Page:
The 2019 season is in its elder phase and the Red Sox are officially eliminated from playoff contention. There’s not much more that they can do aside from playing spoiler to those who are still on the cusp of breaking into that second Wild Card spot.
So with the Red Sox dream of repeating as World Series Champions wiped away, it’s time to start looking ahead to the offseason where there will be a handful of major decisions that could heavily affect the future of the organization.
With that being said, even though there are contracts on the table for pivotal pieces on this roster such as Brock Holt–and yes, I would place Holt in that category–it appears as though that the larger concern for most are the situations surrounding slugger J.D. Martinez and reigning MVP, Mookie Betts.
To hone in on Betts though, the soon to be 27-year-old sits on a contract that will allow him to enter free agency following the 2020 season.
The Red Sox have run into similar situations with a few of their current players who were on the cusp of free agency. The difference though between Betts and these other players on the roster? They were and have been vocal about their desire to stay with the organization. One of those players being J.D. Martinez.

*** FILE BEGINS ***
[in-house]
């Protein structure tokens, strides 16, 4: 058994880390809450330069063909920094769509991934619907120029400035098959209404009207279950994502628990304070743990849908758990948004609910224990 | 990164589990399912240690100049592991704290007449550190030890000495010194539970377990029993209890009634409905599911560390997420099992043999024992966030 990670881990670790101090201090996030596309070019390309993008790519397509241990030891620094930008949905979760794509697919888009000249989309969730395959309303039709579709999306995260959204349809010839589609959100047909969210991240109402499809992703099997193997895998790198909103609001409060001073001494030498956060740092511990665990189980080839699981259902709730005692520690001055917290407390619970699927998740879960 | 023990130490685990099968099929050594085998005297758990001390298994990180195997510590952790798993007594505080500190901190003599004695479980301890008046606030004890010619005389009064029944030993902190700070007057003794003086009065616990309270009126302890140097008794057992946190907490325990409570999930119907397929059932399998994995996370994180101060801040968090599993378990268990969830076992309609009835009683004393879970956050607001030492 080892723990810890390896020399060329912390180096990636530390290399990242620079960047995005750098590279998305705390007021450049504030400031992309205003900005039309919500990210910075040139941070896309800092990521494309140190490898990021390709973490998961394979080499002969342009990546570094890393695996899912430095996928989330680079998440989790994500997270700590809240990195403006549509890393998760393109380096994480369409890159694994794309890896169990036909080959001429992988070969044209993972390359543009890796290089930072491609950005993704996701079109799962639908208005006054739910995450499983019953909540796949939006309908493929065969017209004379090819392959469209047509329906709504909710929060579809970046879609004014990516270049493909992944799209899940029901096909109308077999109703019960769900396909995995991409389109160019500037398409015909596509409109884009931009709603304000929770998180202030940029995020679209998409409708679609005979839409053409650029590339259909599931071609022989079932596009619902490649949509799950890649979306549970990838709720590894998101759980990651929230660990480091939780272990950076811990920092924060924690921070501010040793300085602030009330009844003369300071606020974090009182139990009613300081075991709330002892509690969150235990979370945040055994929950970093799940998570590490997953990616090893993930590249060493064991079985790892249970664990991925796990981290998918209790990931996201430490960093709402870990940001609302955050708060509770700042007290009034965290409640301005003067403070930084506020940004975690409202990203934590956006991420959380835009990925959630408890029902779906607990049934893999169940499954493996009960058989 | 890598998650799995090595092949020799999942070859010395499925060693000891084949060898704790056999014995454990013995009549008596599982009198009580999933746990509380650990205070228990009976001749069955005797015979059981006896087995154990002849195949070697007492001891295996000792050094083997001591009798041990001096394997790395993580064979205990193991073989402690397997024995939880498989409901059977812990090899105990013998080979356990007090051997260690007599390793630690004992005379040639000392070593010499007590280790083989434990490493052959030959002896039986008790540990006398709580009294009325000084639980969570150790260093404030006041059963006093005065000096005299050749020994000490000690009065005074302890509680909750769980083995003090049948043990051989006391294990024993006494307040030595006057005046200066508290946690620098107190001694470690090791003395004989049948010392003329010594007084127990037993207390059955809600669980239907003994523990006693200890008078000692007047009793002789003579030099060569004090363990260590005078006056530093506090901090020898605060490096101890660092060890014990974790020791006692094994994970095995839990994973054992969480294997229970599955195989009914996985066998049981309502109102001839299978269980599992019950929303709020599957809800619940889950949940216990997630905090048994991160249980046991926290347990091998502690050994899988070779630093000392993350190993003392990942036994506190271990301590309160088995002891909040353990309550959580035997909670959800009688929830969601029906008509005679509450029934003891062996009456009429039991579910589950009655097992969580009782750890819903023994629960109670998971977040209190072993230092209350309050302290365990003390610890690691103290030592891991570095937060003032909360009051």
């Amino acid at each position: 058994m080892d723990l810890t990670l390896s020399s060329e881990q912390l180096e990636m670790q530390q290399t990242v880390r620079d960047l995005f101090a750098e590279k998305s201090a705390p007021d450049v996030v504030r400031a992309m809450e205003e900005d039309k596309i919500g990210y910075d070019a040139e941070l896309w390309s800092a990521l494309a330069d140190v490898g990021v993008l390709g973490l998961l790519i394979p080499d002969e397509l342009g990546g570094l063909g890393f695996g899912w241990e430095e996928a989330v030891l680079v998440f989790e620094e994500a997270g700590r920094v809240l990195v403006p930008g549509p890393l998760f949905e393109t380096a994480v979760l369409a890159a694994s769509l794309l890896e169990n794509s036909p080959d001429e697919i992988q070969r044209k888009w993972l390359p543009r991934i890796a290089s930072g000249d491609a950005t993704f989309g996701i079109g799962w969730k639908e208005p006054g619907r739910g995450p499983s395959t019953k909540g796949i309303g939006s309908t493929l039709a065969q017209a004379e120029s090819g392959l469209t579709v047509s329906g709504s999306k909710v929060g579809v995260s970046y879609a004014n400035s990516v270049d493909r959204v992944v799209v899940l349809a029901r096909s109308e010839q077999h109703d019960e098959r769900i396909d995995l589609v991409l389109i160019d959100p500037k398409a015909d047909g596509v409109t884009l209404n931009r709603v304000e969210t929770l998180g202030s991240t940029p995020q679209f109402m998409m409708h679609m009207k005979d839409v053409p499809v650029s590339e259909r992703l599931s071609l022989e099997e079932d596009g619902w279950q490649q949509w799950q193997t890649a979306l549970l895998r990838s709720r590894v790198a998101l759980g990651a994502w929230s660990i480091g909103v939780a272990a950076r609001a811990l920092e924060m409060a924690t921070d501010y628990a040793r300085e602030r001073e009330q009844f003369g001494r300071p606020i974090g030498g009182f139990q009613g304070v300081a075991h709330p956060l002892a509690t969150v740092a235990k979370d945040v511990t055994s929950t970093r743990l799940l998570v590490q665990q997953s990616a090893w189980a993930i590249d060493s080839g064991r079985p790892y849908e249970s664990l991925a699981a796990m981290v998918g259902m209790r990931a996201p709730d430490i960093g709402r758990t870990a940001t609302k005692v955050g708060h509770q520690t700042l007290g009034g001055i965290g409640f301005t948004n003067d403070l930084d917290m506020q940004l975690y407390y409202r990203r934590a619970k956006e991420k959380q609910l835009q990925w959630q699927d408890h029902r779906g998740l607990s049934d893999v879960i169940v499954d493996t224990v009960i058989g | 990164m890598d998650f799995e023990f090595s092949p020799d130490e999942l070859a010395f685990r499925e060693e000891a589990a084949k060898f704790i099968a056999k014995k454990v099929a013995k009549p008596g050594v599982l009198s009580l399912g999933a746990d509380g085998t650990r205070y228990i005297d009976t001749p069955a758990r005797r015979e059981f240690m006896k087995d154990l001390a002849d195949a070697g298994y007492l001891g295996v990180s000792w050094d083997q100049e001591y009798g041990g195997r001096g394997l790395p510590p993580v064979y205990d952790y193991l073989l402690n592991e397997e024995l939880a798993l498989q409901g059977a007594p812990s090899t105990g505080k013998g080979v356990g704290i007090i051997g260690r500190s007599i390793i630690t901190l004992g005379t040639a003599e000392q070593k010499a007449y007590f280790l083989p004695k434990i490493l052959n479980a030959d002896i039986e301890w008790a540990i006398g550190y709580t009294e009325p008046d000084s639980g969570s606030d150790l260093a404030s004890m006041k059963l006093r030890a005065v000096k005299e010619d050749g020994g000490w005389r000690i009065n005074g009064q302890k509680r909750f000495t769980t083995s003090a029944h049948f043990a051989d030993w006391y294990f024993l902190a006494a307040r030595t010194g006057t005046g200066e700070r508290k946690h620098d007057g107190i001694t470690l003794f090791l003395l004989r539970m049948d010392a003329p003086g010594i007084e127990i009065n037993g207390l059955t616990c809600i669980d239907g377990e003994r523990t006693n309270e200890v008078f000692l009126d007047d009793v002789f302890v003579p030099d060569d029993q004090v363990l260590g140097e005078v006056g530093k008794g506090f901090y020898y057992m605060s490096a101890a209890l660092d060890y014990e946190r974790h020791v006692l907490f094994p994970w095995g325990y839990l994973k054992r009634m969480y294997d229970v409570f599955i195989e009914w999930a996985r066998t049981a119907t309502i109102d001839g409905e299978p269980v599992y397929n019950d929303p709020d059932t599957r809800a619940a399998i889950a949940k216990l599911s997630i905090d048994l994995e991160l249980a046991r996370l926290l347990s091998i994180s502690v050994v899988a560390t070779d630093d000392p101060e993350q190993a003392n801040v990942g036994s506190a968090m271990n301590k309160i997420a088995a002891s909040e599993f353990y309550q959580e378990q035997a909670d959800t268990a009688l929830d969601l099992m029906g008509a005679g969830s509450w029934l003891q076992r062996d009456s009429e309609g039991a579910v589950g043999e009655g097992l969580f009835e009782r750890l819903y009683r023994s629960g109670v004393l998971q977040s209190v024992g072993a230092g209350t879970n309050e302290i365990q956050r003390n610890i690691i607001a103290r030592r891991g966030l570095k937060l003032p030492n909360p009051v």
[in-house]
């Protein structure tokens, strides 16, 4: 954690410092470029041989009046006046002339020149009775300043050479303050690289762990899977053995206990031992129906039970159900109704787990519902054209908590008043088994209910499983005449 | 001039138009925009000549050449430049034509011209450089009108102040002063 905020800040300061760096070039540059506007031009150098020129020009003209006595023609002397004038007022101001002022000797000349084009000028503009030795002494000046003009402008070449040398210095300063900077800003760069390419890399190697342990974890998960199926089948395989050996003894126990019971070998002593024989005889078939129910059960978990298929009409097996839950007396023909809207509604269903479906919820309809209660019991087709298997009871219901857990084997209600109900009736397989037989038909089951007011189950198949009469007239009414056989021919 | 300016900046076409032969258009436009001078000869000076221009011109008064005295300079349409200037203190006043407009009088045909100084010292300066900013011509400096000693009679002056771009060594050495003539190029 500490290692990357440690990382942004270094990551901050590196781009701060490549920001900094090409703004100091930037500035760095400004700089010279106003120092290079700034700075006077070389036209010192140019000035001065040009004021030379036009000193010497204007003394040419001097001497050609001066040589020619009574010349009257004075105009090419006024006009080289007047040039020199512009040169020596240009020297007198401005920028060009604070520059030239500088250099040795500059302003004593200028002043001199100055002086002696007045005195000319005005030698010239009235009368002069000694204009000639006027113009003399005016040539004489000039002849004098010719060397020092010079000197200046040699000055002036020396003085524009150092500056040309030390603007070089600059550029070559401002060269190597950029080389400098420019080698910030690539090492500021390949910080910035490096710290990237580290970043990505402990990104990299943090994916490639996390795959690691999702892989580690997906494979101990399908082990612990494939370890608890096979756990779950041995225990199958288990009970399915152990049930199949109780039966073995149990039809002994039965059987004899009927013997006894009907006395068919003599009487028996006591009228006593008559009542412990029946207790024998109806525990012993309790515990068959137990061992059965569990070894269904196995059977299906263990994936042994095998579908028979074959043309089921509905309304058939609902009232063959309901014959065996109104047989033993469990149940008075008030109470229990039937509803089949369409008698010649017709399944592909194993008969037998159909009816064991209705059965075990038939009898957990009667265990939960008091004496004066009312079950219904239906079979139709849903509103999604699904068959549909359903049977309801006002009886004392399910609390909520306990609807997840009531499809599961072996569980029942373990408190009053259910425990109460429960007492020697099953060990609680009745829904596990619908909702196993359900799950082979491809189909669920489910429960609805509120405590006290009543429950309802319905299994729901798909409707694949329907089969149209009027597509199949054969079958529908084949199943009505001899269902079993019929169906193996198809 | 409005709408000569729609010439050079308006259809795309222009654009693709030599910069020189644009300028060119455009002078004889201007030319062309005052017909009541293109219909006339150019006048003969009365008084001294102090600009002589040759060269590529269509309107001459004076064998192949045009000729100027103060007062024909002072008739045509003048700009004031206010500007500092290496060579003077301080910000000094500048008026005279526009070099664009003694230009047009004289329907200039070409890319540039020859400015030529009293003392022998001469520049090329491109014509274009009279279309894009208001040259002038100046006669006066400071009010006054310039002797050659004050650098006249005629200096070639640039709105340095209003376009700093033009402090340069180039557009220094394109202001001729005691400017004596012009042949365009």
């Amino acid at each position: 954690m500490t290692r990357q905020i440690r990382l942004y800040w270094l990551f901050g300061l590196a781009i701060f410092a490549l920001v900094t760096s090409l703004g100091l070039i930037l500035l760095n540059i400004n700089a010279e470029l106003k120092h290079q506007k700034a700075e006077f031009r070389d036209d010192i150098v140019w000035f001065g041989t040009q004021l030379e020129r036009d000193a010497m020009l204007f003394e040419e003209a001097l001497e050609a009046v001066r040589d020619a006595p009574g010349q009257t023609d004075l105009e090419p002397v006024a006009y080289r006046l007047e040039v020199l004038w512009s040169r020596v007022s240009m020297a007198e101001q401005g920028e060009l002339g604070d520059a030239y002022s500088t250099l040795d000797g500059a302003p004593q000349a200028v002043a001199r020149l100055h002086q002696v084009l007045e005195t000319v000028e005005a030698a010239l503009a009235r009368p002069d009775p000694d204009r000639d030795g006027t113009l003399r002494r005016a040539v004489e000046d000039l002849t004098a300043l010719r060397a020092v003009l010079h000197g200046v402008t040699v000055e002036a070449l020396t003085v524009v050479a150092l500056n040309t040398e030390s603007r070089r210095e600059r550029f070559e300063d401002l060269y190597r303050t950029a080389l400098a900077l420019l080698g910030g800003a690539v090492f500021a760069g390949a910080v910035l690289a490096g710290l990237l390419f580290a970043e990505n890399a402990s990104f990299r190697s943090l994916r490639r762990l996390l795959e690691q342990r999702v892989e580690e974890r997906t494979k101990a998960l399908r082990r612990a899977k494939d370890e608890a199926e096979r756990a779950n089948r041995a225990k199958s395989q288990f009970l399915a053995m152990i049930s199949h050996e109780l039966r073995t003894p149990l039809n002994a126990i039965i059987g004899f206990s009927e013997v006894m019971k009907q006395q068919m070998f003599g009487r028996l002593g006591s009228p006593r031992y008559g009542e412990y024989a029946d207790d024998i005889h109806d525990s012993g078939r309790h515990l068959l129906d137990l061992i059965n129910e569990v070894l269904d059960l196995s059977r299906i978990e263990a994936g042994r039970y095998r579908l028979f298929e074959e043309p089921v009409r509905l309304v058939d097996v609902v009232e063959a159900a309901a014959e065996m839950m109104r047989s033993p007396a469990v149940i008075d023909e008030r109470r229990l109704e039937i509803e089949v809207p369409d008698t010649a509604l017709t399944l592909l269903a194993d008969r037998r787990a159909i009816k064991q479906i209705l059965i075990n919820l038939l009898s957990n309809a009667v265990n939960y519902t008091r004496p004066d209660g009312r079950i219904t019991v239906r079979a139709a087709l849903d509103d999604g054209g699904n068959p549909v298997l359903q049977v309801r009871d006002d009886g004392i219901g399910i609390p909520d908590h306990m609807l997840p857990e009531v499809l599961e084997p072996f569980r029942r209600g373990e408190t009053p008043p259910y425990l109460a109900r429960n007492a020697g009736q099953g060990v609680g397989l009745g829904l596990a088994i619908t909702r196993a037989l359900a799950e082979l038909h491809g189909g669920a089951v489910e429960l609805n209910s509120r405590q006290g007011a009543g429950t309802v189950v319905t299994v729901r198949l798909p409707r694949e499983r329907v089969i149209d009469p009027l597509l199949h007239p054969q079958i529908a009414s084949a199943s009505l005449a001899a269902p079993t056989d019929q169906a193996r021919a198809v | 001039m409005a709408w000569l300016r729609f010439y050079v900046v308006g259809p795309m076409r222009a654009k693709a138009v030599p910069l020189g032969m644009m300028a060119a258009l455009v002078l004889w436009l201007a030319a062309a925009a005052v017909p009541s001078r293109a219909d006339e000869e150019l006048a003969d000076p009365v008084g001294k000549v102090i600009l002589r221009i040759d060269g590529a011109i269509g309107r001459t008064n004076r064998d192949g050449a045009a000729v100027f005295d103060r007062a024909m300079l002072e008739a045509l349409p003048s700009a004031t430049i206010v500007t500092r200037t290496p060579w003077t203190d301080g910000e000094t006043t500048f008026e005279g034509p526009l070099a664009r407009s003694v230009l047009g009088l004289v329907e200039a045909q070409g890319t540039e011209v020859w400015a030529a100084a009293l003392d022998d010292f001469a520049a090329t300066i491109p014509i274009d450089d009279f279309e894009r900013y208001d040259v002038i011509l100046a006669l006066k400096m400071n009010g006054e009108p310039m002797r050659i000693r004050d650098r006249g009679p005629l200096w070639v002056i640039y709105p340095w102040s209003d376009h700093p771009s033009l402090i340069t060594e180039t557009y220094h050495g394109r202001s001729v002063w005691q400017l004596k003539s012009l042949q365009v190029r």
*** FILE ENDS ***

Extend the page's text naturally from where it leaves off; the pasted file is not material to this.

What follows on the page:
Back in July during the MLB’s Mid-Summer Classic, Martinez was asked to discuss his potential opt-out following this season. There he expressed his wish to remain with Boston for the remainder of his career alluding to the way that they treat their players coupled with the fact that they have been his favorite team since he was a kid with big-league aspirations.
Betts however, when given the opportunity to quell the minds of the Red Sox faithful with a simple, “I would like to stay with the organization for years to come”, he specifically referenced keeping a legacy with a ballclub even if you move on to wear another jersey via the Boston Globe’s Alex Speier.
Over the last week, Betts stood and watched Fenway Park erupt into applause and admiration for one of its most beloved members of Cooperstown and one of its all-time greats, Carl Yastrzemski.